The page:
Working at Tarmac is a steep yet rewarding learning curve for chemical engineering graduate Amy Sherwin, who helps keep the company moving in her role as transport manager.
Amy joined the graduate programme in September 2019 straight from university. Graduates like Amy move around the business on a series of placements where they gain experience working with colleagues on a wide range of issues and tasks. The graduate scheme is very hands-on and has given her the scope to make a real difference.
Working in the business’ building products division, her role typically involves dealing with all driver-related issues such as safety and customer queries. She runs inductions with drivers, checks they have the relevant licences and cards, and makes sure they keep up to date with their competencies.
She also collects and analyses data about costs, mileage and other transport-related information to find trends and discrepancies, and makes action plans for dealing with them.
“It’s a steep learning curve because I had little knowledge of logistics before I started this role,” Amy says. “Sometimes it’s challenging to keep multiple projects going at the same time, but my colleagues are very supportive.”
And this perfectly illustrates why Tarmac’s graduate programme appeals to so many people like Amy. In two short years she has progressed through her placements to the role she is currently in, and already has career highlights that she talks about with enthusiasm.
“Implementing an efficiency system at Swains Park [in the East Midlands] that measures downtime, maintenance and quality, and running training sessions for over 50 operators in the cement, lime and packed business were really rewarding.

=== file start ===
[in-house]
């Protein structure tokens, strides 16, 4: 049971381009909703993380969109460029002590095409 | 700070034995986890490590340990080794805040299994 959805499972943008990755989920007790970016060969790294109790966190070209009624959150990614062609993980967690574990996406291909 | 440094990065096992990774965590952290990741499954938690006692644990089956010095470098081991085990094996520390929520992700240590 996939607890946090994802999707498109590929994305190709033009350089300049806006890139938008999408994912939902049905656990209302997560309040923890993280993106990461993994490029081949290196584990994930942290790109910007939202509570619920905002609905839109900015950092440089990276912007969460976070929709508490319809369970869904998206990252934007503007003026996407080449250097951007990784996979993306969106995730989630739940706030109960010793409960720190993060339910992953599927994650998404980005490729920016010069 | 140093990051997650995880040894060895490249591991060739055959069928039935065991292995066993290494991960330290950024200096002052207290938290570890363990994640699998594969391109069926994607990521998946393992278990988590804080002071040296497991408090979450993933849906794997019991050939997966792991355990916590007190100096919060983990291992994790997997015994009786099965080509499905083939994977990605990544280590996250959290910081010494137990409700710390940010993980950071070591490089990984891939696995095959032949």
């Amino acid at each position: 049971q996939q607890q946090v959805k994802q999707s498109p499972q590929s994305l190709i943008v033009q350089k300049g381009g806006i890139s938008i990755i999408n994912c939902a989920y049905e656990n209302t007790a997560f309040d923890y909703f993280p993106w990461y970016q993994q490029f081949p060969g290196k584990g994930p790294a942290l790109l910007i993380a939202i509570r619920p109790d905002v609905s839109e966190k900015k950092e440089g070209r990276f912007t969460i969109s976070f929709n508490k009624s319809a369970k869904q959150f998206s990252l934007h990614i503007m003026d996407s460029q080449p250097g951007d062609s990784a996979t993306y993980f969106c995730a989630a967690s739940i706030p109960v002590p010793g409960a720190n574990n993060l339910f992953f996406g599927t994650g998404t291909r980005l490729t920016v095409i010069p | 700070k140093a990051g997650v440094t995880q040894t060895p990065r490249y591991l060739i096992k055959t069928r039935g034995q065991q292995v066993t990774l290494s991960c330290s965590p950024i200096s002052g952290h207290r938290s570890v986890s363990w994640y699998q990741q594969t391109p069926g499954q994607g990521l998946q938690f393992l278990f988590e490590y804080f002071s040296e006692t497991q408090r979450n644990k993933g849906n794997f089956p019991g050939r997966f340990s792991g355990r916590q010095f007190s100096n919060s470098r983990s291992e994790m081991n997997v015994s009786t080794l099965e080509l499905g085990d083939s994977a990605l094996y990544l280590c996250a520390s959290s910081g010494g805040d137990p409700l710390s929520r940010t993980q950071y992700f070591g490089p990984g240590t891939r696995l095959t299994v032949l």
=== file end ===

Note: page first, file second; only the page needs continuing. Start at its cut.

“Also being the supervisor at Tarmac’s Meriden dry silo mortar plant, near Solihull, was quite a learning curve. Having that responsibility, earning the respect of the drivers and the other operators and being able to manage the plant when the manager wasn’t here.”
As a young woman, Amy works hard to gain the respect of all colleagues who have more experience and knowledge of the business. “Everyone I work with is supportive. All my line managers have been men and they’ve been very supportive and not made me feel any different from anyone else.”
She describes being on site as, “daunting at first, and many drivers were surprised to be dealing with a woman. But once they got over the shock and realised I’m as capable as anyone else on site, they always treat me with respect.”
The tide is turning for the better in an industry that has been dominated by men since time immemorial. “The culture is definitely changing,” Amy said, “especially among frontline staff and how they behave. Tarmac’s inclusion and diversity strategy is helping to drive the direction of the business in a more positive way for women.”
Employees are actively encouraged to get involved with inclusion and diversity via virtual communities on the Tarmac intranet. Amy is a member of the Female Voice network, which promotes, celebrates and empowers women in the company.
Speaking of her future, she says: “Tarmac is flexible and allows you to try new things. There are lots of opportunities and if you want to do something, they will encourage you. My current role isn’t something I imagined I’d be doing but I have the skillset and I really enjoy it.”
That flexibility also gives her a good work-life balance, allowing her to fulfil family commitments, such as collecting her stepdaughter from school when she needs to.
Lastly, Amy has some solid career advice that people at all levels of the company could benefit from. “Don’t hold back. Your ideas are valid. Even if you’re new and have no experience, you could have a fresh idea that no one else has thought of. If you’re passionate and genuine that will always come through.”